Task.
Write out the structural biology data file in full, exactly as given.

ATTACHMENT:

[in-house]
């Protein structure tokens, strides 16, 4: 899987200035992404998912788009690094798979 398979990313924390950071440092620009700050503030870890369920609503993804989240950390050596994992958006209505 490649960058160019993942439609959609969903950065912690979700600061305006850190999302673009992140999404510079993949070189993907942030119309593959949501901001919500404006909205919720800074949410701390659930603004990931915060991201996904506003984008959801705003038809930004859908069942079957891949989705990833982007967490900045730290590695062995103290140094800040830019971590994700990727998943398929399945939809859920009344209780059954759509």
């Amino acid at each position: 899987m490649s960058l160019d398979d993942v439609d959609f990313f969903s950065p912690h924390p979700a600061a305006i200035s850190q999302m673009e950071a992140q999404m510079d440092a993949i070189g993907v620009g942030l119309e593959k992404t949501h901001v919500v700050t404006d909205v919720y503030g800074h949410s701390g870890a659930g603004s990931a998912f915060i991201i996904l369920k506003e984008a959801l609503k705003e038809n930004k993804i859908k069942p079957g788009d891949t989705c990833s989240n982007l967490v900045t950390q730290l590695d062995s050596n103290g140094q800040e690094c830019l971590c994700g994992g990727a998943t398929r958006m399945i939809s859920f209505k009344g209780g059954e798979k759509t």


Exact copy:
[in-house]
């Protein structure tokens, strides 16, 4: 899987200035992404998912788009690094798979 398979990313924390950071440092620009700050503030870890369920609503993804989240950390050596994992958006209505 490649960058160019993942439609959609969903950065912690979700600061305006850190999302673009992140999404510079993949070189993907942030119309593959949501901001919500404006909205919720800074949410701390659930603004990931915060991201996904506003984008959801705003038809930004859908069942079957891949989705990833982007967490900045730290590695062995103290140094800040830019971590994700990727998943398929399945939809859920009344209780059954759509």
């Amino acid at each position: 899987m490649s960058l160019d398979d993942v439609d959609f990313f969903s950065p912690h924390p979700a600061a305006i200035s850190q999302m673009e950071a992140q999404m510079d440092a993949i070189g993907v620009g942030l119309e593959k992404t949501h901001v919500v700050t404006d909205v919720y503030g800074h949410s701390g870890a659930g603004s990931a998912f915060i991201i996904l369920k506003e984008a959801l609503k705003e038809n930004k993804i859908k069942p079957g788009d891949t989705c990833s989240n982007l967490v900045t950390q730290l590695d062995s050596n103290g140094q800040e690094c830019l971590c994700g994992g990727a998943t398929r958006m399945i939809s859920f209505k009344g209780g059954e798979k759509t």